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Associate

Join Date: Jan 2008
Location: BANGALORE
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### What's More Efficient?

11/23/2009 5:44 AM

Is there any advantage in maintaining 60Hz than 50Hz ! Like in 60Hz in US and 50Hz in India?

Wht are the pros and cons of this?

i need a informaive one :)

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FRANKY
Pathfinder Tags: cycles per second frequency Hertz
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Anonymous Poster
#1

### Re: Which is more efficient?

11/23/2009 6:10 AM

Anonymous Poster
#2

### Re: Which is more efficient?

11/23/2009 6:38 AM
Guru

Join Date: Oct 2008
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#3

### Re: Which is more efficient?

11/23/2009 7:41 AM

Note: Static hysteresis loss is proportional to frequency. An equation
called Steinmetz equation can be employed to arrive at the fact that
60 Hz supply causes more dissipation of heat and energy than 50 Hz
systems. Hence it is not preferred by many countries. The losses being
proportional to the square of the frequency, is hence very high for 60
Hz systems.

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Anonymous Poster
#4

### Re: Which is more efficient?

11/23/2009 7:48 AM

You are going into a complex logic .

50Hz and 60Hz were decided long before that. Hence traditional.

If you put this, there will be people up in arms proving 60Hz better than 50Hz (more RPM means less mass weight volums - speed ratio) and ....

And then why not 40Hz or 30Hz or zero Hz.

There may be an optimal freequency, but no one as far as I know has bothered to find it (or has?)

And end of the day, even one finds, it will be a hell of a problem to change all systems to that frequency (even more than imperial to metric)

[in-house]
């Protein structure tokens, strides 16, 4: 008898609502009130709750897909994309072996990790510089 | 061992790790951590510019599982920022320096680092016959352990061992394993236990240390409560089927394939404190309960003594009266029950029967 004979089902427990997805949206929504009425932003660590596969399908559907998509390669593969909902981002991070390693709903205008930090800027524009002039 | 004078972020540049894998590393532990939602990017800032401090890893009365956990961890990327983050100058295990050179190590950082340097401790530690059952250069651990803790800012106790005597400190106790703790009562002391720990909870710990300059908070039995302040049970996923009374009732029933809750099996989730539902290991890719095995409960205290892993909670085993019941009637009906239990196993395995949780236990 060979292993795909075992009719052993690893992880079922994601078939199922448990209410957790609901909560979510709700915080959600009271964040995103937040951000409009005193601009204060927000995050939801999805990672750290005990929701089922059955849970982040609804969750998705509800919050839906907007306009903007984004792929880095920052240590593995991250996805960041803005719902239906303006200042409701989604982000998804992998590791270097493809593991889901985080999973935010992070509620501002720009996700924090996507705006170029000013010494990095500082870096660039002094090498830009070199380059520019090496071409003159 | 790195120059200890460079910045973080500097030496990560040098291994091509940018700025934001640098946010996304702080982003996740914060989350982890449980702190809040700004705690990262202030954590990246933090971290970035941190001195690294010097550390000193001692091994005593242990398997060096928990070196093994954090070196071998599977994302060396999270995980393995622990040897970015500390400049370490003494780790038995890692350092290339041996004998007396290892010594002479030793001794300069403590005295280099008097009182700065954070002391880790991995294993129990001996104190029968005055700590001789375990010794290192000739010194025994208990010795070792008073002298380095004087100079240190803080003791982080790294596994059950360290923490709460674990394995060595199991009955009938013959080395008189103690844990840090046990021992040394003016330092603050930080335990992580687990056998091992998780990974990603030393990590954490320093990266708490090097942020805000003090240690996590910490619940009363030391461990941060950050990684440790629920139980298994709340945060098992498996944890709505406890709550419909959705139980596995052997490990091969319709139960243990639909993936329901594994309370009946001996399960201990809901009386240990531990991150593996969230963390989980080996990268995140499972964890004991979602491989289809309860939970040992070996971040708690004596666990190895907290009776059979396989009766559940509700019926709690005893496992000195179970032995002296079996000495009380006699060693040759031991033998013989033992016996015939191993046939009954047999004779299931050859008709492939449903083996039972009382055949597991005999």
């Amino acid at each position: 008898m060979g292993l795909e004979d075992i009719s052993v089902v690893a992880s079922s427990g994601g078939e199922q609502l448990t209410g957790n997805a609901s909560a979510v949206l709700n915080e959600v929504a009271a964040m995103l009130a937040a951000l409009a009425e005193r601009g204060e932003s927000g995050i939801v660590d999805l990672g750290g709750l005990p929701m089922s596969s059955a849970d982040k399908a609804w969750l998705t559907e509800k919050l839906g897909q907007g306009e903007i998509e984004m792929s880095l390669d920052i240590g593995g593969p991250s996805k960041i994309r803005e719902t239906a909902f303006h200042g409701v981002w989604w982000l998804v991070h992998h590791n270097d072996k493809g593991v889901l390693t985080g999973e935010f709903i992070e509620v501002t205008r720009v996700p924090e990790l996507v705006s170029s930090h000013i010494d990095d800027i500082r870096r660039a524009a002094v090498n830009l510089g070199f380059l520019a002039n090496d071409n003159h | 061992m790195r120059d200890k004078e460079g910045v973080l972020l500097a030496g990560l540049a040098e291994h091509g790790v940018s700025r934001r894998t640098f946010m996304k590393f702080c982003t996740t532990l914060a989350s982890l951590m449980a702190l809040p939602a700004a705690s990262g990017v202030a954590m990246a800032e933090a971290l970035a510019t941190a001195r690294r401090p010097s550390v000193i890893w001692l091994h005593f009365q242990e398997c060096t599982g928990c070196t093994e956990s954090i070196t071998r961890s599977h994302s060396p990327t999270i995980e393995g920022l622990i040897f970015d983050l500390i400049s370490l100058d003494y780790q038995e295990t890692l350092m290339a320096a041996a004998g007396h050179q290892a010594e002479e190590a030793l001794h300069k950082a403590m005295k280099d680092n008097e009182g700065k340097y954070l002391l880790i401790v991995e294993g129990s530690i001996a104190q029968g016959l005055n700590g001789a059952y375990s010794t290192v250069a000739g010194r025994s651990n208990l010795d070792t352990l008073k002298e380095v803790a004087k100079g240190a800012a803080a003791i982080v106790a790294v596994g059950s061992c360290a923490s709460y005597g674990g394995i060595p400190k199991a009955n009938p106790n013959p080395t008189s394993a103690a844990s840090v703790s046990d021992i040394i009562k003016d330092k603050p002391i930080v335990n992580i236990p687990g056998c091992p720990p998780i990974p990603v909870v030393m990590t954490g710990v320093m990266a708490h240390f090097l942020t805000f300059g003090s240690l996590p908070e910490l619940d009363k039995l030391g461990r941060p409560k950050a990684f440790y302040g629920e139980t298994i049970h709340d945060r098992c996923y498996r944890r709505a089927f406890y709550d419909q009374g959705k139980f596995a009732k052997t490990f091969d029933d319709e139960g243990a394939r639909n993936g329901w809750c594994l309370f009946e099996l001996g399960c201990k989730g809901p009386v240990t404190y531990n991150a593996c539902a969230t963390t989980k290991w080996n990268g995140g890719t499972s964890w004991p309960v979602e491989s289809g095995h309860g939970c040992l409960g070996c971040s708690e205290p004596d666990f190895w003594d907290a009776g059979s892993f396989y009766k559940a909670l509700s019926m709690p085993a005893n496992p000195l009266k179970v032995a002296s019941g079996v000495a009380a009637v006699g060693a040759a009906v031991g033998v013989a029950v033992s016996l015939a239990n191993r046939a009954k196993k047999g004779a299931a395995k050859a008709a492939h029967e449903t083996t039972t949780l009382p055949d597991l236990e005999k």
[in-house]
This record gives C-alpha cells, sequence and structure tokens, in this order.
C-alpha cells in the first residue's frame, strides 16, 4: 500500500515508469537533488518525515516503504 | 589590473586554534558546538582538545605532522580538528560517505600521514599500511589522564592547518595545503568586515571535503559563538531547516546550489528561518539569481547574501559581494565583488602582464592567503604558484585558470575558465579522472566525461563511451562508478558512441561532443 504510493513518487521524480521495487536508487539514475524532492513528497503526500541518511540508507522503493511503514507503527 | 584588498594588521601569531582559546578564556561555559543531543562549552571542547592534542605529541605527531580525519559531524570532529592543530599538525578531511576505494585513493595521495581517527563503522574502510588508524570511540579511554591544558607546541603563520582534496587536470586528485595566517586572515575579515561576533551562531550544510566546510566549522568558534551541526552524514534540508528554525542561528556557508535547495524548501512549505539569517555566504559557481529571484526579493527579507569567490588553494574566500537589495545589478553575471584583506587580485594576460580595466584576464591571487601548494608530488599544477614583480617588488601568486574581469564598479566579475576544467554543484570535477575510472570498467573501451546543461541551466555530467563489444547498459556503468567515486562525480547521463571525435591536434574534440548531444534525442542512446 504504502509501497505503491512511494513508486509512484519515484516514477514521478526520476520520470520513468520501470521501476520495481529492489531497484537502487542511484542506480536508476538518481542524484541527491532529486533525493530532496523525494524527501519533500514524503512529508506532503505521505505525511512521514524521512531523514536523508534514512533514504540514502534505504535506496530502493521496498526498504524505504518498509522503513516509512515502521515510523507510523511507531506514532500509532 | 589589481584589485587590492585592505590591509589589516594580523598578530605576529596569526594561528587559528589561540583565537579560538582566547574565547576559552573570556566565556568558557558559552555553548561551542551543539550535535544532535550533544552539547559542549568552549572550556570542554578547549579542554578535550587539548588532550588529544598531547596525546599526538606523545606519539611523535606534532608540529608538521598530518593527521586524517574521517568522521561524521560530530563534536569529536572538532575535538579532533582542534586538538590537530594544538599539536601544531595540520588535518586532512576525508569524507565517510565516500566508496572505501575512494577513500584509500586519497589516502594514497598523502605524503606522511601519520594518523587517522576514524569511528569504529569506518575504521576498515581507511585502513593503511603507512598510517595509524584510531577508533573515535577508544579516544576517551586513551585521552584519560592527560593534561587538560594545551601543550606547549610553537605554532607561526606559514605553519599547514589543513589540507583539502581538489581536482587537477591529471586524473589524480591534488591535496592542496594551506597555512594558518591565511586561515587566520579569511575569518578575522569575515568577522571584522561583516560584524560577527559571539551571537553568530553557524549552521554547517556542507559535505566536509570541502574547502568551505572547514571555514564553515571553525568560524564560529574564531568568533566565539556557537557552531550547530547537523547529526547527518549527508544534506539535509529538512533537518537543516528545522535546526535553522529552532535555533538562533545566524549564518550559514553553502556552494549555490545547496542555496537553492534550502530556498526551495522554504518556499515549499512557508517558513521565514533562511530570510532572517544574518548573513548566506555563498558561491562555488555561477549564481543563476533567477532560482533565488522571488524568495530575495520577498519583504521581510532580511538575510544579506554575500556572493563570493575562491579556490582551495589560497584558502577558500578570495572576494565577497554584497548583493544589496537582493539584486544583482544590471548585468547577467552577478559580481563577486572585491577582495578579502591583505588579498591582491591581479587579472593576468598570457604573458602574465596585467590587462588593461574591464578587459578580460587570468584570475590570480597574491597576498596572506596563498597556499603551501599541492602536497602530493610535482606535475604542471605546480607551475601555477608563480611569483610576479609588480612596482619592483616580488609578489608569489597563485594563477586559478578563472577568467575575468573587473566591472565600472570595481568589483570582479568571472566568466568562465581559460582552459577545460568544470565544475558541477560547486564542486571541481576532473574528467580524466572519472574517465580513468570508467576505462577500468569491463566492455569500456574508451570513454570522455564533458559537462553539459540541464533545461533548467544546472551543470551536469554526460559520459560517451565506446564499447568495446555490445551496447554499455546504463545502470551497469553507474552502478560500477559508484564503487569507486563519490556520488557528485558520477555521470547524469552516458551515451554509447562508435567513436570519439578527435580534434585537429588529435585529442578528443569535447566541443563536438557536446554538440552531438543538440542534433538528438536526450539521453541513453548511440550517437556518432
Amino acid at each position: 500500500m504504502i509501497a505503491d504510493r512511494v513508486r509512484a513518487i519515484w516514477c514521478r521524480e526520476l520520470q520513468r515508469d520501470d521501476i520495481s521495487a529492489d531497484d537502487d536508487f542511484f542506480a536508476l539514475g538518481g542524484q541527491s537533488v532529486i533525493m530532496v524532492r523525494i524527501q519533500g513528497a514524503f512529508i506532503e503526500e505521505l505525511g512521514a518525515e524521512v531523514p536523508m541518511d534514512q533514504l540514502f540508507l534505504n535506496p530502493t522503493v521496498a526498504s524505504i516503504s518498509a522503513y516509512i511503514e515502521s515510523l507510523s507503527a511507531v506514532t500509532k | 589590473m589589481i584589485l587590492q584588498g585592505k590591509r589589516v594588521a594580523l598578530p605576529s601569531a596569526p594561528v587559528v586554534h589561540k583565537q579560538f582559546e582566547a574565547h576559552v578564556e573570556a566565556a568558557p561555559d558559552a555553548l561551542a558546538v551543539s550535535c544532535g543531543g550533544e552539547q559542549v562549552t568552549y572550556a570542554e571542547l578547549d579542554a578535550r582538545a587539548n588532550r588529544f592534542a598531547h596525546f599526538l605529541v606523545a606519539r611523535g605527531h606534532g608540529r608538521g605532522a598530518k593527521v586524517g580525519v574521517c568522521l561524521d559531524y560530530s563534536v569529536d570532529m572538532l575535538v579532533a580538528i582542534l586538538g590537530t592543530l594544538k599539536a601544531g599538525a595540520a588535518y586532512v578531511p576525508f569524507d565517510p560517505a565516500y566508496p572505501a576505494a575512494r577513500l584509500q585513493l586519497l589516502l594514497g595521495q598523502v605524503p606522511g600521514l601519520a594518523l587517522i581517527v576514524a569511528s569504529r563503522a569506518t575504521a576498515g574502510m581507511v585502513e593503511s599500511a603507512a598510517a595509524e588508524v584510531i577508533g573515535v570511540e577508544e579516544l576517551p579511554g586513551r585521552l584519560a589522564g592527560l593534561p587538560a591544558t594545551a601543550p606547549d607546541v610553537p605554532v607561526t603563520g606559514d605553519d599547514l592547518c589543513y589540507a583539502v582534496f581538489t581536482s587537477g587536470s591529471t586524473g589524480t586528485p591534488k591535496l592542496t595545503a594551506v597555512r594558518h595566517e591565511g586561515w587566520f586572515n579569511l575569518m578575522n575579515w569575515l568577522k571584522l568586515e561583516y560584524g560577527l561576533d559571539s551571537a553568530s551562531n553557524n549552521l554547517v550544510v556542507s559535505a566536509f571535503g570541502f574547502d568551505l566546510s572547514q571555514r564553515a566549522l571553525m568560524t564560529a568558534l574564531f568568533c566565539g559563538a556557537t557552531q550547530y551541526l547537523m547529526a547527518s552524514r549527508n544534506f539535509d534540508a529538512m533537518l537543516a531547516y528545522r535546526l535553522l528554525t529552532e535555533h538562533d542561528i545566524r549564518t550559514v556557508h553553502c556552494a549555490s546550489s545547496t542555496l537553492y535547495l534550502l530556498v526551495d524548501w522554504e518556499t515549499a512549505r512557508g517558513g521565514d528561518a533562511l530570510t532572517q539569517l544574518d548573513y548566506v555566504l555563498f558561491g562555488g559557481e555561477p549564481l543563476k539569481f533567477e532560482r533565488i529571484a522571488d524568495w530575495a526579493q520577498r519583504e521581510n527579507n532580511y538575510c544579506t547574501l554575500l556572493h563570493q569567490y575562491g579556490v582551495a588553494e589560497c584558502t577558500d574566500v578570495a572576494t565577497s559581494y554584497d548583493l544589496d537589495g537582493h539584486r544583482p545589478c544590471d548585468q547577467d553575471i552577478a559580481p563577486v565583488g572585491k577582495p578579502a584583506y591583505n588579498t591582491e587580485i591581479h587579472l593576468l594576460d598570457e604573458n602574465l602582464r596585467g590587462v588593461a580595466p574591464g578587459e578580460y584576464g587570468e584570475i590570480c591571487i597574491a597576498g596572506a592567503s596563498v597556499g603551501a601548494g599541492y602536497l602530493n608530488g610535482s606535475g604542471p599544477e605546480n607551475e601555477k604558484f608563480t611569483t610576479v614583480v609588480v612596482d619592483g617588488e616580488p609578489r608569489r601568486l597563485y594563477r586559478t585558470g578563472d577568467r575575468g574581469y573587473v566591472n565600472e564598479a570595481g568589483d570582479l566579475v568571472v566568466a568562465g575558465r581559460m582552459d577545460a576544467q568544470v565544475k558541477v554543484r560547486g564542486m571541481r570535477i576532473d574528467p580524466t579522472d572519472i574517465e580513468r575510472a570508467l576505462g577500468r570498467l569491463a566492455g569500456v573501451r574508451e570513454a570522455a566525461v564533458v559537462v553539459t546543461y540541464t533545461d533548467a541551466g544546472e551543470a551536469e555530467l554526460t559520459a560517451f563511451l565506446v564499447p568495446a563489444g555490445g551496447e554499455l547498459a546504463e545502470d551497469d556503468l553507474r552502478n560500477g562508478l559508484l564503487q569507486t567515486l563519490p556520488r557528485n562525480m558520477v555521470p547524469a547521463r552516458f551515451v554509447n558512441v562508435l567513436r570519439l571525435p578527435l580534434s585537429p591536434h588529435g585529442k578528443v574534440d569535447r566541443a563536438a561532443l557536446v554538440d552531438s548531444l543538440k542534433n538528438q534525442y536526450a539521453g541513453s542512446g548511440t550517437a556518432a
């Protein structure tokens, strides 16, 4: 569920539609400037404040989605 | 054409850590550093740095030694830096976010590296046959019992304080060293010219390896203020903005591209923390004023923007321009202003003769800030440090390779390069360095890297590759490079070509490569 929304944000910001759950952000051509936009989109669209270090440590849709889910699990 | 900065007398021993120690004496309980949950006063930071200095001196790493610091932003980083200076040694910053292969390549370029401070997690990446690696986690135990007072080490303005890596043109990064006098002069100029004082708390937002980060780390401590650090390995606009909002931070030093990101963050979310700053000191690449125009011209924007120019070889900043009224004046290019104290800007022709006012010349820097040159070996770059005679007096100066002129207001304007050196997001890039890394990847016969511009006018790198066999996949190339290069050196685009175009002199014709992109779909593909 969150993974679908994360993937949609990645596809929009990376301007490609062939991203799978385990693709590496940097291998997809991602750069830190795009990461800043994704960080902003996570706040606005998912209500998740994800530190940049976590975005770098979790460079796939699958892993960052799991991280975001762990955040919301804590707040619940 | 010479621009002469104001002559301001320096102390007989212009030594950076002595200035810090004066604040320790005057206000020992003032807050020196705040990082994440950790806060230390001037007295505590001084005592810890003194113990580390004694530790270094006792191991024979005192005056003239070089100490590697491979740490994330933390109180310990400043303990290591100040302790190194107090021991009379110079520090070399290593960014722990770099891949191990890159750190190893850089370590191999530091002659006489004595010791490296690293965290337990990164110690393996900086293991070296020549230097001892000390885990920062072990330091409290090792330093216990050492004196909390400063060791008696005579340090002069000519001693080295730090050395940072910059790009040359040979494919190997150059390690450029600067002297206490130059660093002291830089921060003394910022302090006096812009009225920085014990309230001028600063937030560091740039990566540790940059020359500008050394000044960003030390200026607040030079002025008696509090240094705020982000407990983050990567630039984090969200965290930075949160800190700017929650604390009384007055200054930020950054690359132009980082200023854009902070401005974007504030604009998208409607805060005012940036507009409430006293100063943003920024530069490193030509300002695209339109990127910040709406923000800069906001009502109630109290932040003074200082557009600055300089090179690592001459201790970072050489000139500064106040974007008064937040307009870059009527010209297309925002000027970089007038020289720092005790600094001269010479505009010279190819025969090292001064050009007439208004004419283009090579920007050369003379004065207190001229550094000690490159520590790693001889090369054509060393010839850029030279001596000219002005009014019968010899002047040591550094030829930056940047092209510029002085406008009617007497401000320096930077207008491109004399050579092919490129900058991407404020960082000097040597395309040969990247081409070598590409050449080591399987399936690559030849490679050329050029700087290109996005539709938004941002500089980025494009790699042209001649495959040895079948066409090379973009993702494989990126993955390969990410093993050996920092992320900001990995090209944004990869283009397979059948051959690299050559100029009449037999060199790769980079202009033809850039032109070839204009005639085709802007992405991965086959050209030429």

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#5

### Re: Which is more efficient?

11/23/2009 8:05 AM

I'm sure you have a point there, somewhere, but it escapes me.

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Score 1 for Off Topic
Guru

Join Date: Dec 2008
Location: Long Island NY
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#6

### Re: Which is more efficient?

11/23/2009 10:29 AM

Of course there are advantages and disadvantages in making any engineering decision. Recognizing these advantages and disadvantages are the fundamental responsibility of a competent engineer. The overriding concern in this matter is to design for the local power distribution frequency. But it's not a big difference between frequencies and therefore many designs can be made to not care. There is no universal advantage to either standard, if there was then some effort to migrate from the inferior frequency would exist. A few of the differences these two frequencies might change I believe would be the following:

• Motor and transformer eddy current losses
• Motor and generator bearing wear rate
• Power supply capacitor values
• Inductive heating efficiency
• Transmission line sub-station distances
• Motor running speed